Finals MVP Awards
- Kobe Bryant: 2 (2009,2010)
- Tim Duncan: 3 (1999, 2003, 2005)
After witnessing teammate Shaq earns three Finals MVP Awards during the Lakers’ turn-of-the-century three-peat, Kobe Bryant won back-to-back Finals MVP medals during the Purple and Gold’s 2009 and 2010 championship seasons. In the 2009 finals, Kobe was at his best, averaging 32.4 PPG, 5.6 RPG, 7.4 APG, 1.4 SPG, and 1.4 BPG in 43.8 minutes per night as the Purple and Gold defeated the Orlando Magic 4 to 1.
Bryant led the Lakers and Celtics in scoring in 2010, averaging 28.6 points per game against Boston’s feared defense while also averaging 8.0 rebounds per game, 3.9 assists per game, 2.1 assists per game, and 0.7 blocks per game as LA prevailed in a hard-fought seventh game.
Tim Duncan won his first of three Finals MVP Awards during his second season in the league. He led the Spurs to the title in five games against the Knicks in 1999, posting a series-high 27.4 PPG and 14.0 RPG along with 2.4 APG, 1.0 SPG, and 2.2 BPG as he harassed New York with his inside defense.
The Big Fundamental won his second Finals MVP Award in 2003, averaging 24.2 PPG, 17.0 RPG, 5.3 APG, 1.0 SPG, and 5.3 BPG against the New Jersey Nets in one of the finest two-way devastating displays in NBA finals history. Tim Duncan earned his third Finals MVP award in 2005, against the Detroit Pistons, with 20.6 PPG, 14.1 RPG, 2.1 APG, 0.4 SPG, and 2.1 BPG.
Advantage: Tim Duncan
NBA MVP Awards
- Kobe Bryant: 1 (2008)
- Tim Duncan: 2 (2002, 2003)
Kobe Bryant loses this duel with Tim Duncan 2-1, but in the 2005-06 season, the league robbed him of the MVP award in outrageous ways. In 2005-06, Kobe averaged a league-high 35.4 PPG, 5.3 RPG, 4.5 APG, 1.8 SPG, and 0.4 BPG while leading the Lakers to a 45-37 record and making the playoffs.
Smush Parker, Chris Mihm, and Kwame Brown!!!!!
Kobe Bryant lost the MVP Award to Steve Nash despite outperforming him in WS, PER, VORP, BPM, PPG, RPG, SPG, and BPG.
- Black Mamba earned his one and only MVP Award in 2007-08, averaging 28.3 PPG, 6.3 RPG, 5.4 APG, 1.8 SPG, and 0.5 BPG for the 57-25 Lakers.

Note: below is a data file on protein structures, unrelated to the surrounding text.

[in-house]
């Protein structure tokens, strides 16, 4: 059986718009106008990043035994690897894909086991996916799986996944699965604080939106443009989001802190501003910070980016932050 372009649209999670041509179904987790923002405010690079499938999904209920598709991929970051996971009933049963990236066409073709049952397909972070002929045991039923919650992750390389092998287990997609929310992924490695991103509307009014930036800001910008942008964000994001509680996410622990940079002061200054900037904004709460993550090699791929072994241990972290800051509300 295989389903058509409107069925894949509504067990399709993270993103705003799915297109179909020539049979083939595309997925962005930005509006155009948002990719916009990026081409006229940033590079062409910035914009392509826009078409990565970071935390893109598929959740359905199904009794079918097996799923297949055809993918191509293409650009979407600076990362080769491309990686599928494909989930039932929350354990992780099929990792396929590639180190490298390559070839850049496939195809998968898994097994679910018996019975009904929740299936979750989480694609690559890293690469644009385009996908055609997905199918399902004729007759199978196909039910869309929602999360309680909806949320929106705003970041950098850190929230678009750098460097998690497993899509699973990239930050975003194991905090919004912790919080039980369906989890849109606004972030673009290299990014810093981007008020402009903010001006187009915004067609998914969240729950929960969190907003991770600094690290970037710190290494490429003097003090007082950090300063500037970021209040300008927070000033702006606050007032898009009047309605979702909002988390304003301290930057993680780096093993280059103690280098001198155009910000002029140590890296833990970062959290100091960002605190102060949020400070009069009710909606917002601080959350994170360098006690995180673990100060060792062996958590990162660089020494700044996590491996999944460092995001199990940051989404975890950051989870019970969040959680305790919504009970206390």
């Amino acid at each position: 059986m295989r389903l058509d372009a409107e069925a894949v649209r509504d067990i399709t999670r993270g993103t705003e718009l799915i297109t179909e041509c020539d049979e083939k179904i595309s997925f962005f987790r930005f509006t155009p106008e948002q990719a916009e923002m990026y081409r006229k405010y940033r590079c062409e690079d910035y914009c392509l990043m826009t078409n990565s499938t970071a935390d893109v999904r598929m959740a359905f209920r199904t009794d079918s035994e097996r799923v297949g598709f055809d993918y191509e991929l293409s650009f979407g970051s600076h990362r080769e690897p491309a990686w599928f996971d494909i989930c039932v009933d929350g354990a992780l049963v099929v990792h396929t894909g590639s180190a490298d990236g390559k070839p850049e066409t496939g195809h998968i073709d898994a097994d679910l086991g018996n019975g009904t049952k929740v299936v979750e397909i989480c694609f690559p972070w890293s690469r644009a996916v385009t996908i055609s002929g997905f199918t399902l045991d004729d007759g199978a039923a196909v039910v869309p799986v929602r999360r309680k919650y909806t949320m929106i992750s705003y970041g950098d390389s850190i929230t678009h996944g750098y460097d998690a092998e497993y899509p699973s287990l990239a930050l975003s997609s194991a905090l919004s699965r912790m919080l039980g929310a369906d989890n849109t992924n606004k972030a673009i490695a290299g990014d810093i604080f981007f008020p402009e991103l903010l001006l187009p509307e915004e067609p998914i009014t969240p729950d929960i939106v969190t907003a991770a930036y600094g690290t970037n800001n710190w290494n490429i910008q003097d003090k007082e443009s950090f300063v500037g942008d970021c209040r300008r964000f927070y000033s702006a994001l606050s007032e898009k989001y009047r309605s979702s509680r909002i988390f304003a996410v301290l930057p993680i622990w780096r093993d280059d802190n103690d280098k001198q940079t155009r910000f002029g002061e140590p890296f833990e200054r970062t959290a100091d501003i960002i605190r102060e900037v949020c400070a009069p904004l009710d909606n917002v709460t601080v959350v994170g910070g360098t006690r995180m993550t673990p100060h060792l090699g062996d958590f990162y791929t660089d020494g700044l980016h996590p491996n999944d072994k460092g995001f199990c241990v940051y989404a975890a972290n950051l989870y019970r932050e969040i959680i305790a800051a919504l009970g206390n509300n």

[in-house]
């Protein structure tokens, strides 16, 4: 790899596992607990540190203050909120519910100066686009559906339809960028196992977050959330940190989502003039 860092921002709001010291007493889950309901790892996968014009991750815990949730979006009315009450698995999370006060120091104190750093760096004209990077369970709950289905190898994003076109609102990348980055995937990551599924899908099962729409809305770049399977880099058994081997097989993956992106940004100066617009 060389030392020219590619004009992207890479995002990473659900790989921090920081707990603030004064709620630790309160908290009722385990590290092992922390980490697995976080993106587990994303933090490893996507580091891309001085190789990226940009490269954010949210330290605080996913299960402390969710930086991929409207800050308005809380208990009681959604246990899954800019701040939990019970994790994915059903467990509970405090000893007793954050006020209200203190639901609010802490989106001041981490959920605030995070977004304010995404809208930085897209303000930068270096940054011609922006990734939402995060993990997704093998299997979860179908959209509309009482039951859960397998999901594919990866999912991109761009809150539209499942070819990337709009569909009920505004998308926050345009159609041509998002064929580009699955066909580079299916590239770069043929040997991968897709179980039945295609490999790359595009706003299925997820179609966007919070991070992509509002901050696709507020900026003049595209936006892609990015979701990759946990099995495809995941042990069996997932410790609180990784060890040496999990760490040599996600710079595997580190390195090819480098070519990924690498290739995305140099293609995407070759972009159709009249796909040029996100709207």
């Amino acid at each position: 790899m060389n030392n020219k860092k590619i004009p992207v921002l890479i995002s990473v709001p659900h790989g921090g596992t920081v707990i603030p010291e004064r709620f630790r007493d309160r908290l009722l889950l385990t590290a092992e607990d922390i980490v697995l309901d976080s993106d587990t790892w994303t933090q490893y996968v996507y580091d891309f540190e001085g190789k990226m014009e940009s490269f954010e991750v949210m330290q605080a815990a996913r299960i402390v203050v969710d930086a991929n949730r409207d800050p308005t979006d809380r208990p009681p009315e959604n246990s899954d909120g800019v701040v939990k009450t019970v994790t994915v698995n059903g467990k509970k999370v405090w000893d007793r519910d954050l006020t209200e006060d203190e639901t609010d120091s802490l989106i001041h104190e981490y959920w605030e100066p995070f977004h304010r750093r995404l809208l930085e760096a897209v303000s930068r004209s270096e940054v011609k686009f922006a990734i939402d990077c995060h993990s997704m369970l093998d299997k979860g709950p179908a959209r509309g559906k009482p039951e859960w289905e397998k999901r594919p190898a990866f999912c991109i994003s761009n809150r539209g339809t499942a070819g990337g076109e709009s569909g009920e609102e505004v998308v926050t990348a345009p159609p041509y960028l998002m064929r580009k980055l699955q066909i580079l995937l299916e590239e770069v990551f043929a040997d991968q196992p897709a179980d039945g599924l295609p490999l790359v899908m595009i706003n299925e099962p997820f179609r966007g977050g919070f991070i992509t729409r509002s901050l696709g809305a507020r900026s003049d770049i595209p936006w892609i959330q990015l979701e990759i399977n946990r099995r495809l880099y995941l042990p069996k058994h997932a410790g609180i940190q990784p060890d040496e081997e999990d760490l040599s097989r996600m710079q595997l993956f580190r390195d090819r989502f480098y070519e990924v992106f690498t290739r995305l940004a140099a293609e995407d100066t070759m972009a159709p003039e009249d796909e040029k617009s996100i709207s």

- Tim Duncan had his finest overall season in 2001-02, averaging 25.5 PPG, 12.7 RPG, 3.7 APG, 0.7 SPG, and 2.5 BPG while leading the league in total win shares with 17.8.
Tim earned the MVP Award with 57 first-place votes, beating off second-place Jason Kidd (45 first-place votes). The Big Fundamental won his second MVP award the next season, beating out Kevin Garnett with 23.3 PPG, 12.9 RPG, 3.9 APG, 0.7 SPG, 2.9 BPG, and a league-high 16.5 WS.
Advantage: Tim Duncan
- Kobe Bryant: 15 (11 First Team, 2 Second Team, 2 Third Team)
- Tim Duncan: 15 (10 First Team, 3 Second Team, 2 Third Team)
Kobe Bryant was named to the All-NBA First Team 11 times, the All-NBA Second Team twice, and the All-NBA Third Team twice. From 2002 to 2004, Kobe Bryant was chosen to the All-NBA First Team three times in a row, averaging a whopping 26.6 PPG, 6.0 RPG, 5.5 APG, 1.8 SPG, and 0.6 BPG.
He was named to the All-NBA Third Team in 2005 before embarking on an eight-year All-NBA First Team run from 2006 to 2013, accumulating a massive 91.7 win shares along with 28.7 PPG, 5.5 RPG, 5.1 APG, 1.5 SPG, and 0.4 BPG.
Tim Duncan was named to the All-NBA First Team eleven times, the All-NBA Second Team three times, and the All-NBA Third Team twice. Between 1998 and 2007, the Big Fundamental had a historic streak of All-NBA First Team honors, being selected one of the league’s greatest big men nine times in a row.
During that time, he averaged 22.1 PPG, 12.0 RPG, 3.1 APG, 0.8 SPG, and 2.5 BPG while posting a league-high 65.9 defensive win shares. Tim Duncan’s two-way, mistake-free basketball wrenched the league’s axis precisely over San Antonio.
- Kobe Bryant: 18 All-Star Appearances, 4 All-Star Game MVPs
- Tim Duncan: 15 All-Star appearances, 1 All-Star Game MVP
Tim Duncan was named to the All-Star team 15 times throughout his career, including every year of his peak save the 1998-99 season when the league postponed the event due to the NBA lockout. Tim Duncan won one All-Star MVP Award in 2000, scoring 24 points, 14 rebounds, and four assists in 33 minutes to help the Western Conference defeat their east coast rivals.
Kobe Bryant was an All-Star in 18 of his 20 seasons. Between 1999-20 and 2015-16, he made the team 17 years in a row. Kobe, the ultimate competitor, earned four All-Star MVP awards. His finest performance occurred during the 2011 NBA mid-season classic when he put up 37 points, 14 rebounds, 3 assists, and 3 steals in only 29 minutes as his Western Conference team won.
Advantage: Kobe Bryant
- Kobe Bryant: 12 (9 First Team, 3 Second Team)
- Tim Duncan: 15 (8 First Team, 7 Second Team)